In 1928 Grand Rapids Chair introduced the “Gaylady” Group, which may have been the name for its first modern line by Kem Weber. Its pieces featured the soft lines of French Art Deco, with light and dark contrasting woods and “artistic color treatments.” During the 1950s the company made the “High-Lo Table,” aimed at newly married couples with small apartments. It featured an adjustable height mechanism, which allowed it to transform from cocktail table to card or dining table. The “Cross Country” line was a modular unit ensemble introduced in 1950 and marketed by Sligh. Its Scandinavian Modern styling and flexibility made it particularly suitable for ranch-style homes. The entire factory was eventually devoted to the production of the Cross County line.

Beginning sometime in the 1910s or early 1920s, Grand Rapids Chair Co. adopted a logo that was basically a square frame of molding with chamfered corners that surrounded the words “GRAND RAPIDS CHAIR COMPANY/GRAND RAPIDS/MICHIGAN.” These were printed in a distinctive block type, which used triangular shapes for the rounded letters. An elliptical trademark was adopted for the “Dexter” line in the 1940s. The original rectangular logo was updated as a rectangular chiseled plaque in the late 1940s.

Phoenix Furniture Company
1868: William A. Berkey becomes assignee for the property of cabinetmakers Atkins and Soule.
1872: Berkey combines residuals of Atkins & Soule with $200,000 new capital to form Phoenix Furniture Co.
1873 and 1875: Phoenix opens south, then north portions of its new four-story brick “model” factory at West Fulton and Summer Streets.
1876: Wareroom opens in New York City.
1883: Phoenix more than doubles its production space with the construction of a large addition.
1911: Phoenix acquired by Robert W. Irwin, Alexander Hompe, and Ralph Tietsort.
1919: Robert W. Irwin buys out Hompe and Tietsort and consolidates Phoenix and Royal Furniture Companies into the Robert W. Irwin Co. Phoenix products continue to be labeled with the Phoenix name.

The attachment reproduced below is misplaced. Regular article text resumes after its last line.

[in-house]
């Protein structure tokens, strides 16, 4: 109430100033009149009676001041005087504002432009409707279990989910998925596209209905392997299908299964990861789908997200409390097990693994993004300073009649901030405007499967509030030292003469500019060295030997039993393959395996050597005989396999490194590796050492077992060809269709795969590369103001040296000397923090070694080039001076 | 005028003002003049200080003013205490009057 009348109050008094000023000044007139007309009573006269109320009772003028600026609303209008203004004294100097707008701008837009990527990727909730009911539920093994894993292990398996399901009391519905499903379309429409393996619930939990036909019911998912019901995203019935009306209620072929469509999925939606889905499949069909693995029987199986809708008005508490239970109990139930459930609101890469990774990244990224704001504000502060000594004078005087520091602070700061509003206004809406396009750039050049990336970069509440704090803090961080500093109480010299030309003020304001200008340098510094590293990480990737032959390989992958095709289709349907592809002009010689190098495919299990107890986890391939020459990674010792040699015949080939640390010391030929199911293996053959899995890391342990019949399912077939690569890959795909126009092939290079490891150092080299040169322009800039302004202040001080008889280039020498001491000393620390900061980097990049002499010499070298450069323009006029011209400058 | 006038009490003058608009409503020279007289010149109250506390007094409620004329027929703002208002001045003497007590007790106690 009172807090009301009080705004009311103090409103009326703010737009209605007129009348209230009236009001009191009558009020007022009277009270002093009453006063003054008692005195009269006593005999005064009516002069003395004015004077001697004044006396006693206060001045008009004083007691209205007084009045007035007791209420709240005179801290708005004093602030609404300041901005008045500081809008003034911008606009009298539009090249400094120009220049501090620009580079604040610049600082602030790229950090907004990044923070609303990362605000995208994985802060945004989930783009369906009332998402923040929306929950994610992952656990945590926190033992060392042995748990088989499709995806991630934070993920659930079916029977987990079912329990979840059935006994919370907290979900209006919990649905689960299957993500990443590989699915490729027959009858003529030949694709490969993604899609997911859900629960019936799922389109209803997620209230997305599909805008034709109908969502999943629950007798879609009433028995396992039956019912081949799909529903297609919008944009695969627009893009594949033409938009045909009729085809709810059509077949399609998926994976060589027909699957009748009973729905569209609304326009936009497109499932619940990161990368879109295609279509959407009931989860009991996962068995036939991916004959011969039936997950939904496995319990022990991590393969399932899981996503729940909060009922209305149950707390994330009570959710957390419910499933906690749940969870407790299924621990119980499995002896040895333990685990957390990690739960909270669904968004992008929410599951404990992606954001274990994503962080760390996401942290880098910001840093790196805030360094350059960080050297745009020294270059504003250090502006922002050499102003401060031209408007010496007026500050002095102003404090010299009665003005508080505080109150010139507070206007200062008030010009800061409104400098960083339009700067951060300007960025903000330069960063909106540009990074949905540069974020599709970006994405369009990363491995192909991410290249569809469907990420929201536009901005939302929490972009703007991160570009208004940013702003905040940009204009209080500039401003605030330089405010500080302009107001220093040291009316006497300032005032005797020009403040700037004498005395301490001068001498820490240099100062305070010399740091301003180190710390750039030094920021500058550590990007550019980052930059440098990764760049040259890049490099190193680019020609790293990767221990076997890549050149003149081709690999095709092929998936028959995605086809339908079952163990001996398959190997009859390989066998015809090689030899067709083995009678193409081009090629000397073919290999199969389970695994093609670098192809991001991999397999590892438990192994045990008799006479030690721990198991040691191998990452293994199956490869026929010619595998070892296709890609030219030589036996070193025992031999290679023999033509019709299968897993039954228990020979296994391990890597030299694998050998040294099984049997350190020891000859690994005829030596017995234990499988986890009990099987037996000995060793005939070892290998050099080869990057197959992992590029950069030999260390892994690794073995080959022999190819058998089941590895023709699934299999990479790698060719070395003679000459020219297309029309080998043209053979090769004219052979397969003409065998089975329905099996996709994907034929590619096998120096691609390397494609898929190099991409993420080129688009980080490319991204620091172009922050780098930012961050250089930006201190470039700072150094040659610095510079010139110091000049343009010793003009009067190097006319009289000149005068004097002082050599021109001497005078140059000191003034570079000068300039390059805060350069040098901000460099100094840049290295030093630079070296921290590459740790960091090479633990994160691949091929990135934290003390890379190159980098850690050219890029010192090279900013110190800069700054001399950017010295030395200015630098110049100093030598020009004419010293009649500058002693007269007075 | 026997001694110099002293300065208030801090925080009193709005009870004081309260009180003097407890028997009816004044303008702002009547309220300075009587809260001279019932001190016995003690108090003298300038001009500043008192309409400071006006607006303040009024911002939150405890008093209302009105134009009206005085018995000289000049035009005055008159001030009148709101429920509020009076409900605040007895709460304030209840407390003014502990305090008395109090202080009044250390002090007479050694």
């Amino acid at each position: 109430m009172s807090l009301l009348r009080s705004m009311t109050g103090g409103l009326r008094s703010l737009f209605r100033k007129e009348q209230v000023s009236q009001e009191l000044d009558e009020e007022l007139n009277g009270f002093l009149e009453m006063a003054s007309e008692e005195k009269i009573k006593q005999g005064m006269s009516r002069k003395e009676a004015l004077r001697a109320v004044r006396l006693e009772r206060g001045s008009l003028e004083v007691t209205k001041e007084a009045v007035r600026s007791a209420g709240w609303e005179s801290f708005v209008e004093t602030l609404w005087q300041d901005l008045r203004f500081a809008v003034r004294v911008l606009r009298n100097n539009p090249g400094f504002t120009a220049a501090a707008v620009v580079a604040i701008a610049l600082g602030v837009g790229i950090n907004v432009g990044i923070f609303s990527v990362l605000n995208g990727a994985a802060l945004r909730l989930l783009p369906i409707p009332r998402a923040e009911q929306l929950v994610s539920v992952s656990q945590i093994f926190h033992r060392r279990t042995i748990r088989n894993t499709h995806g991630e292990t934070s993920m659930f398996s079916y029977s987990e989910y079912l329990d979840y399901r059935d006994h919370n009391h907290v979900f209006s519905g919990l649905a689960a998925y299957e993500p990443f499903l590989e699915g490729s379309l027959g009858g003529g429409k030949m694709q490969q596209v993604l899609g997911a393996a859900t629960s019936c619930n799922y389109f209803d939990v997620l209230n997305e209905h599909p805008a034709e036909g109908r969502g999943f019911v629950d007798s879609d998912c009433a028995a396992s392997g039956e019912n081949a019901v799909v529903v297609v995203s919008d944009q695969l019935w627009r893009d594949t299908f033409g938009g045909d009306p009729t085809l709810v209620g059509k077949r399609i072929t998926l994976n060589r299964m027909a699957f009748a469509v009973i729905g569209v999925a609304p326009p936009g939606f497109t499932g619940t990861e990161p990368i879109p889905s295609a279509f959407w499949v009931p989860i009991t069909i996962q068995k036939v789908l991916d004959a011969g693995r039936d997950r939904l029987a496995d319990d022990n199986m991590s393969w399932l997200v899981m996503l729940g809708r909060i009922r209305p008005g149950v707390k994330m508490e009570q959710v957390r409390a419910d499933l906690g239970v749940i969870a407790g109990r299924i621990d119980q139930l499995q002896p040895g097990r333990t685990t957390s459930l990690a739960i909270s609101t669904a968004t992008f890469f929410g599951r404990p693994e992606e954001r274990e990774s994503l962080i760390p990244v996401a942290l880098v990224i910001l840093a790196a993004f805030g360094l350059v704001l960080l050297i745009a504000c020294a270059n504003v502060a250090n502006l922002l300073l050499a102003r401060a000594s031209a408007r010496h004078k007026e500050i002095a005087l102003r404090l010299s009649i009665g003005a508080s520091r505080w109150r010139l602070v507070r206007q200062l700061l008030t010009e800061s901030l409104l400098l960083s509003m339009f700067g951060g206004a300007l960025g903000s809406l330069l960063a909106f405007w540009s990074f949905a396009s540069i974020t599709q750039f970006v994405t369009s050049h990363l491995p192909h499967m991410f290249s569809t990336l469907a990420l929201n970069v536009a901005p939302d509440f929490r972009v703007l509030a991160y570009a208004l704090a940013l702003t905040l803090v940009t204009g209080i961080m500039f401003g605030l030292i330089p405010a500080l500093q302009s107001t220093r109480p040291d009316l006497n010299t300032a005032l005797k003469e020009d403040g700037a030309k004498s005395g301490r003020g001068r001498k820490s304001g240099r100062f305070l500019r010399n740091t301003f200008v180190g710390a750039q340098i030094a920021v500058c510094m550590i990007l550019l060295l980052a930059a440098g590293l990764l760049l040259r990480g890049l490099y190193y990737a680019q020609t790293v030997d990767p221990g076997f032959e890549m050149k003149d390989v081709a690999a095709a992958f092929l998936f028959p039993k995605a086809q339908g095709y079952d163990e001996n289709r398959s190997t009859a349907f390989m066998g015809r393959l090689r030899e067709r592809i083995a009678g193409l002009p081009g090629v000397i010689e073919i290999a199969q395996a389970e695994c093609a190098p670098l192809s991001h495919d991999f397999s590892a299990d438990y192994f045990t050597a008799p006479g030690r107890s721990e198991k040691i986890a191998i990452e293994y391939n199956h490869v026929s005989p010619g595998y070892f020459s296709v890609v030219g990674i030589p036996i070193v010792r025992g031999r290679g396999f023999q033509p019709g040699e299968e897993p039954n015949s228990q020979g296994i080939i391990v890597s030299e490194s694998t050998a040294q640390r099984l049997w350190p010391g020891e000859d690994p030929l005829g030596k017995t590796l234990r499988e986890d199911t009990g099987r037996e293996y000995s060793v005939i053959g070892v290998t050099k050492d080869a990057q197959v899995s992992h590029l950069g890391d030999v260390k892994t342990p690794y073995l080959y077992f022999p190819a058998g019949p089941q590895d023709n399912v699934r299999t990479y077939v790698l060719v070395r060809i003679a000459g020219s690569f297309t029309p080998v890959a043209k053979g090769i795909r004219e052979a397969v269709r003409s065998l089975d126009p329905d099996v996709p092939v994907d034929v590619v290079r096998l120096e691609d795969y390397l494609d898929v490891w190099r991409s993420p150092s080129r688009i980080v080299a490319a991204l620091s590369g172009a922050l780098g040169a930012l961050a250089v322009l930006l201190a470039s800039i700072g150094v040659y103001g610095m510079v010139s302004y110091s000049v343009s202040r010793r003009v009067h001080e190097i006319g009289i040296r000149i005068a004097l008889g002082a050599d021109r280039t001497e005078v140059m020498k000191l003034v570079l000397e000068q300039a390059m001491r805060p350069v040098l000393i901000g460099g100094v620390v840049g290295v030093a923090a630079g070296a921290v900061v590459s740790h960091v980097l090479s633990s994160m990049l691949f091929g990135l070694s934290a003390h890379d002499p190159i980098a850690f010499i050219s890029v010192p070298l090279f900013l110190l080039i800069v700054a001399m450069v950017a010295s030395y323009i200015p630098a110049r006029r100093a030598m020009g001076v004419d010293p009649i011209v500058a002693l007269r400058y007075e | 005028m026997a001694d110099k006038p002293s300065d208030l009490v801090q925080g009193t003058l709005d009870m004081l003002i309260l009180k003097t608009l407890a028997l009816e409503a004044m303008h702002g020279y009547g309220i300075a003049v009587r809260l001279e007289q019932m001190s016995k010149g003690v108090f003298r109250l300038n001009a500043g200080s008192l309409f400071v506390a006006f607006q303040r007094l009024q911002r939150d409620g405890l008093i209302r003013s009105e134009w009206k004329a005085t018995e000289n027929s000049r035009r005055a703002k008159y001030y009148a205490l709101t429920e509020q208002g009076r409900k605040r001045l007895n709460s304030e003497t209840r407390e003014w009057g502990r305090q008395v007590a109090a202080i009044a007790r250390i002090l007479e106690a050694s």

1926: Expansions are added to the north and west of the existing plant.
1953: Robert W. Irwin Co. closes; manufacturing complex is occupied for storage temporarily.
Late 1950s: Complex becomes home to Stow & Davis, Inc.
1987: Manufacturing complex donated to Grand Valley State University by Steelcase and Stow & Davis.
1988: GVSU razes Phoenix factory complex; Grand Rapids Public Museum salvages a 2000-square-foot section of the 1873 building.
1994: Factory section is reconstructed in the Van Andel Museum Center of The Grand Rapids Public Museum.

The Phoenix Furniture Co. “rose from the ashes” of the Atkins & Soule partnership, with the help of its first president William A. Berkey, and a large investment of new capital. Berkey ran the company until 1879, when controlling interest was sold to J.W. Converse, a capitalist from Boston. Converse employed his friend and in-law from Massachusetts, Robert W. Merrill, to help manage the plant, which he did until 1912. In 1911 ownership of the company changed again, to Robert W. Irwin, who in 1919 consolidated Phoenix and the Royal Furniture Co. into the Robert W. Irwin Co. Because of the prominent reputation of Phoenix, pieces made in its plants were advertised and labeled as “Phoenix Furniture, by the Robert W. Irwin Co.”
Born and trained as a furniture designer in Rochester, New York, David Wolcott Kendall first made his mark as a designer for the Wooton Desk Co. in Indiana. In 1879 John Strahan, superintendent, and designer for the Phoenix factory hired Kendall from an architecture firm in Chicago to work as a draftsman at Phoenix. But his talents were soon recognized and he was allowed to execute his own designs for the company. He left Phoenix for Berkey & Gay between 1883 and 1886 and formed the short-lived company of Kendall, Beardsley & Dey in Detroit in 1886. During this time Asa Lyon produced designs for Phoenix. Kendall returned to Phoenix as chief designer in 1888. At the time of his death in 1910, Kendall was not only a chief designer but also an officer of the company and general manager of the factory.